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85017 : Real Estate Advice

  • All13
  • Local Info2
  • Home Buying3
  • Home Selling1
  • Market Conditions0

Activity 7
Fri Sep 15, 2017
Karen Peyton answered:
Not knowing the home builder and seeing the agreement you've signed, I don't have an answer for you - but will agree you have an excellent question.

If you're working with an agent, your agent should be asking for an explanation and documentation supporting the answer given.

If you don't have an agent, you'll have to ask and put the pieces together yourself. Actually, you should hire an attorney to put the pieces together (fact check) to put your mind at ease.

I can think of many reasons for a name change, but none of them are good.
Contact an attorney for advice.
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Mon Jun 12, 2017
Wed Jul 15, 2015
Usda Mortgage Source answered:
Yes, All USDA is concerned about is where the home is physically located and that the home meets standard HUS requirements (most homes in decent move in condition do) If the home is located in a USDA approved location according to the map - its ok.

Florida USDA loans, 7 days a week -
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Sun Feb 15, 2015
Anna M Brocco answered:
If you are a for sale by owner the post is not allowed; if and when you do list with a broker, ask your agent to post the listing, or consider any flat fee realty company that feeds into the site.... ... more
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Fri Jun 15, 2012
Loren Hoboy answered:
The facts are confusing.

Did the HOA get a judgement and now are enforcing it by foreclosing? Call the HOA management company and ask to talk to their lawyer handing it. HOA's will often work something out if you can make payments.

Is this a sheriff's sale? Or is the county auctioning your back tax liens? Call the County assessors office for an explication on the taxes and tax liens. With a tax liens you usually have 3yrs to pay them off before the buyer gets to seek possession.

My guess is that whatever is happening is not a combination of HOA and Taxes. Get legal advice from a real estate attorney immediately.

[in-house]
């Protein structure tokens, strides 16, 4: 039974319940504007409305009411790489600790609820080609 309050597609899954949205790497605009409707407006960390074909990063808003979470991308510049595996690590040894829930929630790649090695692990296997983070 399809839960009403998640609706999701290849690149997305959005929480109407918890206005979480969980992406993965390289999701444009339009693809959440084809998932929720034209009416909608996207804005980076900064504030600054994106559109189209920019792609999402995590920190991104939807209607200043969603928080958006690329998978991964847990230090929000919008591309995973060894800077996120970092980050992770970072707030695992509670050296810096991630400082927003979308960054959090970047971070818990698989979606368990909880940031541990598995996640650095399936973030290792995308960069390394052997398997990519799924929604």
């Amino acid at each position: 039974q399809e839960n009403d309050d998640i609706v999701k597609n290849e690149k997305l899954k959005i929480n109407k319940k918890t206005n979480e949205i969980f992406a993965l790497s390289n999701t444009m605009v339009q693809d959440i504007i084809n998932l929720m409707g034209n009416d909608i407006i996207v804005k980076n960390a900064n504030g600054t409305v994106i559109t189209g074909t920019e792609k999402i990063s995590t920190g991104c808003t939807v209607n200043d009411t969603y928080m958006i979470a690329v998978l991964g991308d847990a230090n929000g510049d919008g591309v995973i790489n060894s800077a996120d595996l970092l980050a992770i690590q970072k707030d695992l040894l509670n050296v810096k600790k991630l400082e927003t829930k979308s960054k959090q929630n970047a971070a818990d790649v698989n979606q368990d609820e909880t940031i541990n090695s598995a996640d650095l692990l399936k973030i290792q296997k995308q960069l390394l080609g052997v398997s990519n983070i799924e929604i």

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0 votes 10 answers Share Flag
Fri Aug 19, 2011
Pamela Combs answered:
You really need to get some legal advise. It is my understanding if the buyer does not wish to cancel the contract they can make you sell. They can even sue you if that is what it takes. ... more
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Tue Dec 16, 2008
Dp2 answered:
Actually, one doesn't always have to go with the title company of the bank (that owns the REO). In fact, many lenders will INSIST--or at least strongly recommend--that one uses a title company that already has a relationship with it. I insist on using my own or the lender's title company, because some banks will bury a clause within either the contract or addenda stating that the buyer will accept a title abstract in lieu of the actual title. A title abstract and title are 2 different things. I'll spare you the details--just know that you want the actual title.

Carlos is also correct that many banks are "behaving is border-line abusive" manner; they do it because they can, and because they know most consumers will sign the dotted-line without exercising their right to negotiate. However, now you're empowered, because you do know, and you'll be able to stand your ground with confidence.

Of course, I must admit I've had several listing agents to write me that a particular bank wouldn't accept my offer or some of my modifications. I kindly--but firmly--asked them to submit my offers/counter-offers as-is anyway, and told them the bank will counter or reject my offer/counter-offer if they didn't like my terms.
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